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Gavin and Mabel Hamilton recall their day with Her Majesty Queen Elizabeth, the Queen Mother.

by Colette Knutson Gjermundson

t isn't every day that an Angus breeder sits down to a meal with Great Britain's queen mother. But for Gavin and Mabel Hamilton, Belvin Angus, Innisfail, Alberta, Canada, their day at Castle of Mey in northeast Scotland was Aug. 17, 2000. "You don't just go and visit the Queen Mother whenever you want to," Gavin Hamilton quips. But because the Canadian Angus Association (CAA) presented Her Majesty Queen Elizabeth with a heifer as a gift for her 100th birthday, the Hamiltons were among an elite group who enjoyed lamb and fresh produce from the queen mum's garden. The Hamiltons were invited to attend the dinner because Belvin Angus bred the heifer


chosen as the gift, and Mabel was then president of the CAA. The heifer was Belvin Blackcap 38'99, later renamed Belvin Canadianna. The CAA had accepted heifer nominations, and a drawing was held to determine which heifer would be given. Leo Brietzke, Three Hills, Alberta, had purchased the heifer from the Hamiltons. "He phoned and asked if I'd be disappointed if he put the heifer up for the drawing. I said,`She's your heifer, you can do whatever you want,' " Gavin explains. Other Canadian Angus enthusiasts who met with the Queen Mum included: heifer donors Leo and Edna Brietzke; their

daughter, Sandra; and CAA CEO Doug Fee and his wife, Cathy. "The Queen Mother's been a patron of the Aberdeen Angus Society since 1937," Gavin explains."And she has a herd of Angus cattle." Mabel adds,"During my tenure as president we asked her to be a World Angus Secretariat patron. She graciously accepted." That made her a patron of all of the Angus societies in the world. The group toured the queen's cattle herd and old-fashioned, rock-walled garden before presenting her with the heifer. "At 100 years old she could talk about anything and everything," Gavin recalls."She


@Above: Mabel and Gavin Hamilton (rear center), Belvin Angus, Innisfail, Alberta, were among an elite group of Canadian Angus enthusiasts who presented

Her Majesty Queen Elizabeth with a heifer as a gift for her 100th birthday. Also pictured are (from left) herdsman Sandy McCarthy; Leo Brietzke, Three Hills, Alberta; Her Majesty Queen Elizabeth; Canadian Angus Association CEO Doug Fee, Calgary, Alberta; and Sandra and Edna Brietzke, Three Hills, Alberta. August 2002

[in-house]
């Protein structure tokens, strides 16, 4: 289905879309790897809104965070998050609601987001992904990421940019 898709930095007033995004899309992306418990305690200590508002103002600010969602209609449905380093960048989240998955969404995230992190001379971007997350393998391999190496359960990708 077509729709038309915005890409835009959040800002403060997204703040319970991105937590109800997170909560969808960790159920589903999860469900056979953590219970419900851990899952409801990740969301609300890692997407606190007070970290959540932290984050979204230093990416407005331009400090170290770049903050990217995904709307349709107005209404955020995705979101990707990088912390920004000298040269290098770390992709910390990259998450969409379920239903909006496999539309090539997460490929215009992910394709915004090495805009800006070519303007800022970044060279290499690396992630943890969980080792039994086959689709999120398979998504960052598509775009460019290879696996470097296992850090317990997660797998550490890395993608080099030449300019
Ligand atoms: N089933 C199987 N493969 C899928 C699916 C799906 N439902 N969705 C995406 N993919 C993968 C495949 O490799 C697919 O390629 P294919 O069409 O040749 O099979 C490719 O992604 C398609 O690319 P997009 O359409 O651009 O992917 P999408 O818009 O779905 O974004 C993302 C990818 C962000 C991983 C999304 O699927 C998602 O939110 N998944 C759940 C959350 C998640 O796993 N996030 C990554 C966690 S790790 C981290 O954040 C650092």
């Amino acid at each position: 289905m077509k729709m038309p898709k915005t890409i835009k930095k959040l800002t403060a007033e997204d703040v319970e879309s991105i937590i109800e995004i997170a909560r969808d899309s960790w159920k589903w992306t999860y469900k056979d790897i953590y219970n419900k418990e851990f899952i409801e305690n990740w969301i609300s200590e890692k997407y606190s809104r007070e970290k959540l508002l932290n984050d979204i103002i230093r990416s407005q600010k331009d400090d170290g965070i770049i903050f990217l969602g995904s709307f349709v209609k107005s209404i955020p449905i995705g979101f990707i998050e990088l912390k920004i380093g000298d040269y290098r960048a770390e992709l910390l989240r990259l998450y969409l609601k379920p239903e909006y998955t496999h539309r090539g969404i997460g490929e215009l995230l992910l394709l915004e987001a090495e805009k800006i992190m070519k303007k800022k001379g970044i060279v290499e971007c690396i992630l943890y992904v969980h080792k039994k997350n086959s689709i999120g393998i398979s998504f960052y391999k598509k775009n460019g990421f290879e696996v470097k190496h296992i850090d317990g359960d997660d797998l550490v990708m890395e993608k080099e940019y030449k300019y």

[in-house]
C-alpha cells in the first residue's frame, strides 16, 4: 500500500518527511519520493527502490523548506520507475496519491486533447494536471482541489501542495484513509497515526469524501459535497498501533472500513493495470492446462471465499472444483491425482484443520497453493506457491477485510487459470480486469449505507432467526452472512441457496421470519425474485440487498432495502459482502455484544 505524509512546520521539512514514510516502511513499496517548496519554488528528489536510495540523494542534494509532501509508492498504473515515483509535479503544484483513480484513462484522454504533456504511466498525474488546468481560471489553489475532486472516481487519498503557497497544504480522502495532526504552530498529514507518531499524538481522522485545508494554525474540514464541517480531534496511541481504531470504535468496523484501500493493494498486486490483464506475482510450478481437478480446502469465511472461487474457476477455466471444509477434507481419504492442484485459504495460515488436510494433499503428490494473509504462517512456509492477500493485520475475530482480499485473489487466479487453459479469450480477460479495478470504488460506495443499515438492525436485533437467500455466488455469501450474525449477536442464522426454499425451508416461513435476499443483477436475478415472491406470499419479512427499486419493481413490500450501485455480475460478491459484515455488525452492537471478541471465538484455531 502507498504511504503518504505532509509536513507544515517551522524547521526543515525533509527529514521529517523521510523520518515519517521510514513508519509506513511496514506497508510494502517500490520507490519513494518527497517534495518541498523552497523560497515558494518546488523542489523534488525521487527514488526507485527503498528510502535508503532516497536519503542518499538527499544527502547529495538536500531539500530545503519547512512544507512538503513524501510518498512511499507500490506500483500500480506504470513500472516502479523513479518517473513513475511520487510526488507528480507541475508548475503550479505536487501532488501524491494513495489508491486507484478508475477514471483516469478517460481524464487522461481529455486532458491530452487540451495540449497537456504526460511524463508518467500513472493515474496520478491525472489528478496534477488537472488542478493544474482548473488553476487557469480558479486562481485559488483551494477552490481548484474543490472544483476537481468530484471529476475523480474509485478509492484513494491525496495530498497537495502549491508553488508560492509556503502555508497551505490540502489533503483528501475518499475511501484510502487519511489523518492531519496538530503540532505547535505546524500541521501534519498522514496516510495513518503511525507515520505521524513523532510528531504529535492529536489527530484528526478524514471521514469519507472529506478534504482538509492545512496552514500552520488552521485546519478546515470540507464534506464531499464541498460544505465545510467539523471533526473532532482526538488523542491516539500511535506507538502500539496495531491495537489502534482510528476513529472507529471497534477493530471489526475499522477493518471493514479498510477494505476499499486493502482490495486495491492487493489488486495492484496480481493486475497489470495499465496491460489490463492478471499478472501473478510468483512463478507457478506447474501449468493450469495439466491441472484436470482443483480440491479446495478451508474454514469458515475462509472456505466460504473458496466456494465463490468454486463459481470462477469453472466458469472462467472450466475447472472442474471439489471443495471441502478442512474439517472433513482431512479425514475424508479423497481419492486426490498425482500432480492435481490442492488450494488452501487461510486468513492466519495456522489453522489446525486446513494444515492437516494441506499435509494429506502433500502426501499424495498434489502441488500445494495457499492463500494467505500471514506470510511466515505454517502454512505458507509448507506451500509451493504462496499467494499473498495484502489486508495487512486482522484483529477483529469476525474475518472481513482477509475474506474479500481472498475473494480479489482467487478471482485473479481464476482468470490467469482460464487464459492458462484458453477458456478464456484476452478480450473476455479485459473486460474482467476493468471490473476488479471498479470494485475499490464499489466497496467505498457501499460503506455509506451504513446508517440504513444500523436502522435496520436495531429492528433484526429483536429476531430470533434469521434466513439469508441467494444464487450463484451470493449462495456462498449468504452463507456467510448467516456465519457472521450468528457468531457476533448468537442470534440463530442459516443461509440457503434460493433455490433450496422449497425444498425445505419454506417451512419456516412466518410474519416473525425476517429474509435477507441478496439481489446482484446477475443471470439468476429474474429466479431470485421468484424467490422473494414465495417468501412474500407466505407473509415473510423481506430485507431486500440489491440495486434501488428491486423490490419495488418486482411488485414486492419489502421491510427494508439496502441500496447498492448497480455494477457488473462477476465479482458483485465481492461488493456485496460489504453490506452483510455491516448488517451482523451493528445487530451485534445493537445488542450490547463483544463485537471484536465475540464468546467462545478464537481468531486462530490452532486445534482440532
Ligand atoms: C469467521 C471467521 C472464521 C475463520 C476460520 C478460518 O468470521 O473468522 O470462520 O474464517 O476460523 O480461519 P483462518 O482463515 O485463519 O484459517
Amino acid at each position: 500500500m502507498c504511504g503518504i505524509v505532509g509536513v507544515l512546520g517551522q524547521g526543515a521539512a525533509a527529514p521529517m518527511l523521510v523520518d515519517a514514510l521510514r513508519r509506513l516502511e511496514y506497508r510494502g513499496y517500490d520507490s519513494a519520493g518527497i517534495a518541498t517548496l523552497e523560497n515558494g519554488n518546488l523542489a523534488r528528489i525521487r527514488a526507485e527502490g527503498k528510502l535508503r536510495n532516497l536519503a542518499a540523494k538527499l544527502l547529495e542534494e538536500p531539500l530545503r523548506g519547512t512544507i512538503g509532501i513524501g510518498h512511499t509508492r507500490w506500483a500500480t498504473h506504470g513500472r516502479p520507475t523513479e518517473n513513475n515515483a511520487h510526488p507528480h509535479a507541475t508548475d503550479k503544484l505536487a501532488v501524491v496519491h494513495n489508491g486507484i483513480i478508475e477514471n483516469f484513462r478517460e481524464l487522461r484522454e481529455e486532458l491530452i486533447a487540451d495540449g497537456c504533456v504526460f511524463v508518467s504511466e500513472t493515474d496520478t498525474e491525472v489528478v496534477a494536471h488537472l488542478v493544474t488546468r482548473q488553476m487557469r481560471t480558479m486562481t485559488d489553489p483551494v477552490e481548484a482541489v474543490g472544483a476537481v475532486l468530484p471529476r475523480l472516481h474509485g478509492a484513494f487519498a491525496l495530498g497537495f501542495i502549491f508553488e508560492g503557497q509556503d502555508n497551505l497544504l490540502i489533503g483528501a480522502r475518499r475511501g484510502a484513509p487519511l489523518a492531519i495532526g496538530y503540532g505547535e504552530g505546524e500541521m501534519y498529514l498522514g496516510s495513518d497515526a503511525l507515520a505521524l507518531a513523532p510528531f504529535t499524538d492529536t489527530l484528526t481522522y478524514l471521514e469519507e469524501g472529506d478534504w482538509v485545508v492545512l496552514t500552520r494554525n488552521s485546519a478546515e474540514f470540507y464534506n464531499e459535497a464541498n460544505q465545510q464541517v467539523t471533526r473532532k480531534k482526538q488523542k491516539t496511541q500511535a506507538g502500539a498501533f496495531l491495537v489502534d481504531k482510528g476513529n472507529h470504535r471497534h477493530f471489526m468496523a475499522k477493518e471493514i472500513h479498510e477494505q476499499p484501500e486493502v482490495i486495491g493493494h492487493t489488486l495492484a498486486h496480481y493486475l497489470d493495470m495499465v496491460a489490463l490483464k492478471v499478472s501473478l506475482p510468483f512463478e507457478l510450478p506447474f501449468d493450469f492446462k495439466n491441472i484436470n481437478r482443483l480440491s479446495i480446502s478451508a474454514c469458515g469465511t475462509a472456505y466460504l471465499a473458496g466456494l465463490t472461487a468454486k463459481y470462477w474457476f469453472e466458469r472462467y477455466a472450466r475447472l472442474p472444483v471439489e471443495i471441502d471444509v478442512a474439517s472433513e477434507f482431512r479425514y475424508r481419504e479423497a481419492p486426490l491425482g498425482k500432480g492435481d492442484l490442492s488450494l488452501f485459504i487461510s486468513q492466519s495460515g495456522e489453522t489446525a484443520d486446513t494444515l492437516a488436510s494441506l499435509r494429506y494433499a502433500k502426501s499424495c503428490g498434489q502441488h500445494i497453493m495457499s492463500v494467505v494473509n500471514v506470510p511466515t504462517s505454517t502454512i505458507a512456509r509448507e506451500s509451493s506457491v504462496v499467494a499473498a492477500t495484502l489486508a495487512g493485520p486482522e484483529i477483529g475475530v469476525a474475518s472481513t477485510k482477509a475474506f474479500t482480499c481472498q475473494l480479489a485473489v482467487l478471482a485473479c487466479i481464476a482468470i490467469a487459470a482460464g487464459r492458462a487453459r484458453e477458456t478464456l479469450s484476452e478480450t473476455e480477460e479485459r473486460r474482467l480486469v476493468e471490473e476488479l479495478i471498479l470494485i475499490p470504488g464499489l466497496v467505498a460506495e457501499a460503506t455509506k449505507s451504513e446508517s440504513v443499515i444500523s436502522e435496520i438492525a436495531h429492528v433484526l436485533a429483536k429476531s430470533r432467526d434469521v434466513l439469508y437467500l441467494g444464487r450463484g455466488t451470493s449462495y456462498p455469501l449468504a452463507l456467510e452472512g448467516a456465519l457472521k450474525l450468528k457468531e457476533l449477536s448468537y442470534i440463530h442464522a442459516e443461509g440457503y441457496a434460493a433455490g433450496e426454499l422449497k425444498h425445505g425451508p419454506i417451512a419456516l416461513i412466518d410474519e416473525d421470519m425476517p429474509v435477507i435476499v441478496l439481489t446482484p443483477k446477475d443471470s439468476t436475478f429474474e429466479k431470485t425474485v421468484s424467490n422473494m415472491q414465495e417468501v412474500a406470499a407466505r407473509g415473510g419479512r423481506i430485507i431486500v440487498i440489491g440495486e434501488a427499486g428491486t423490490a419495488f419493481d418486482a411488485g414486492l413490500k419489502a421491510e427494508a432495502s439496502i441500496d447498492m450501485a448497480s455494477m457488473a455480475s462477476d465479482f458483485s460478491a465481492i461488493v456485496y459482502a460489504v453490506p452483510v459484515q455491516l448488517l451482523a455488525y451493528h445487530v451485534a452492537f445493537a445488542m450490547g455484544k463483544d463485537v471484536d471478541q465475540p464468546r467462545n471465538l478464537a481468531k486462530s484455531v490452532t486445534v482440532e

Royal Treatment CONTINUED FROM PAGE 207

The Canadian Angus Association presented Belvin Blackcap 38'99, later renamed Belvin Canadianna, to the queen mother in honor of her 100th birthday.


says."I concentrate on raising some of the very best and getting paid for them." They raise Angus because of the breed's strong maternal traits and opportunities to market bulls."They're probably the most trouble-free cow there is," he says, adding appreciation for the breed's quality grade and ability to meet current demand. During their first 15 years in the business, when the Hamiltons were building their herd, Gavin says they "kept the best and sold the rest, commercially." More recently, most of their females have sold into purebred herds. They host a female sale each December in Calgary, Alberta, in conjunction with five other breeders. The Hamiltons do some artificial insemination (AI), but they do more embryo collection. They've sold embryos into Argentina, Australia, Austria, Denmark, Germany and the United States. They've also sold live cattle into Brazil, England, Ireland, Mexico and the United States. Belvin Angus maintains a tightly bred herd."When you get a bull that works on one cow, he's going to work on them all," Gavin says."And it doesn't matter if you're selling commercial calves or selling bulls to commercial guys, that uniformity means a lot. Uniformity might add 2¢ to 5¢ a pound on a commercial guy's calves."